Unnecessary Services

There a lot of services and programs that automatically come with a new Linux install. I would like to know which ones can I stop or remove safely. I have an Epson wireless printer and would like to be able to view youtube’s on line. The bottom line is that I only need to serf and do word processing and print and scan. I did a serch of all services and software in my Zorin 16 new install. There are a lot of them. I would like to know which ones can I safely shutoff or safely uninstall. I will be glad to provide a list of what is on my system. Have not done it with this request because the list is quite large.

Hello @Scott560

While I appreciate the need to optimize system performance and resources, your approach requires caution. Here are some reasons why and suggestions for safe optimization:

  1. Diversity of Linux Distributions : Ubuntu and Zorin OS, while both based on Debian, are distinct distributions. They have different sets of pre-installed software and services. Thus, optimization steps for one may not be directly applicable to the other.
  2. Essential vs. Non-Essential Services : Linux-based operating systems have services running in the background, many of which are vital for system stability and functionality. Disabling certain services might result in unexpected behavior or system instability. It’s crucial to understand the role of each service before considering whether to disable it.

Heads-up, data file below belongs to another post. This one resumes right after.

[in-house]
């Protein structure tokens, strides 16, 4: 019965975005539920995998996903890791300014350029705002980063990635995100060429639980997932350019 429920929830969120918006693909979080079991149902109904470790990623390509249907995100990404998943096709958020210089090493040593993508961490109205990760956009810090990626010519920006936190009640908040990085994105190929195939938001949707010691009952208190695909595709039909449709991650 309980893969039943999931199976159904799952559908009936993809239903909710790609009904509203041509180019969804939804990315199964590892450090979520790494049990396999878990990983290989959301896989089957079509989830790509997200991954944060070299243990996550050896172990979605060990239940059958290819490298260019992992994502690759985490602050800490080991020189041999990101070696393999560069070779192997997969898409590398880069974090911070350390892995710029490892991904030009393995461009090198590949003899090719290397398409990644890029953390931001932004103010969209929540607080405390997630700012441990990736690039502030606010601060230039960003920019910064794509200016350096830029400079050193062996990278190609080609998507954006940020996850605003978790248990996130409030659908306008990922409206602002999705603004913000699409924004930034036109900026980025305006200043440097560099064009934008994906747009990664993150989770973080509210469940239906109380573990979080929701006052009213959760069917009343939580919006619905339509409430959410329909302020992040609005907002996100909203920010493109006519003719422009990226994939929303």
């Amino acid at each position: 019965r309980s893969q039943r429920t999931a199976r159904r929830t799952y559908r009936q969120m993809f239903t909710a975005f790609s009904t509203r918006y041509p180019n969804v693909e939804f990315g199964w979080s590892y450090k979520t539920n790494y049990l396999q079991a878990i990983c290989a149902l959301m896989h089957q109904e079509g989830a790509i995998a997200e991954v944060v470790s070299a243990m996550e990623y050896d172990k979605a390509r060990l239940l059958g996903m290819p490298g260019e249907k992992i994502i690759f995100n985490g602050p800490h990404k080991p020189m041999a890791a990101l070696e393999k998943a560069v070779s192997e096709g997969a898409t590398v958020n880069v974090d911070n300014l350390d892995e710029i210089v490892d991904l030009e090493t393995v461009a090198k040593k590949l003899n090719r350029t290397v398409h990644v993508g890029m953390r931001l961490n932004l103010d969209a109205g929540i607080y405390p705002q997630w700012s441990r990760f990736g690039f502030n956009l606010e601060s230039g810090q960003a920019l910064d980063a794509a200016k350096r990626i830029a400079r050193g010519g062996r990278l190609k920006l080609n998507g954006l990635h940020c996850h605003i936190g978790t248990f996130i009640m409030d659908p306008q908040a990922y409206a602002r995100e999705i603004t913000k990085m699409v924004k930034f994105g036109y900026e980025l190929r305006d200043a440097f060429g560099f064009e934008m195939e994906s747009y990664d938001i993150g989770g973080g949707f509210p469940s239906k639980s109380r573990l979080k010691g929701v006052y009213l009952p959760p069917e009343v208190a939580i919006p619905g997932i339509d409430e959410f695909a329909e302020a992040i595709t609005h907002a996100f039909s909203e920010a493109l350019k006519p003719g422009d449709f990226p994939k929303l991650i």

3. Printer Compatibility : Since you have an Epson wireless printer, it’s important not to remove or disable printing-related services such as CUPS (Common UNIX Printing System). Similarly, scanning functionalities might rely on specific software or services that shouldn’t be removed.
  4. Web Browsing and Multimedia Playback : Viewing YouTube requires a modern web browser with support for video playback. This means retaining not only the browser itself but also related multimedia libraries and dependencies.
  5. Word Processing : Depending on the software you’re using for word processing (LibreOffice, for instance), you’ll want to ensure you’re not removing software libraries or services it might depend upon.

Recommendation :

  • Backup : Before making any significant changes, ensure you have a backup of your data. This way, you can restore your system to its current state if something goes awry.
  • List Dependencies : Before removing any software, use package managers like apt to check their dependencies. This will help you understand what else might be affected by the removal.
  • Test in a Virtual Machine : If possible, clone your current system setup into a virtual machine. Test the removal or disabling of services in this environment first. It provides a safety net and ensures you won’t disrupt your main operating system.
  • Seek Specific Advice : If you provide a specific list of services or software you’re considering removing, it would be easier to advise on their necessity or redundancy. Given the vast array of software and services that can come pre-installed, general advice might miss specific nuances.

Remember, while trimming down unnecessary software and services can result in performance improvements, being overly aggressive might lead to functionality loss or system instability. Always approach such optimizations with caution and due diligence.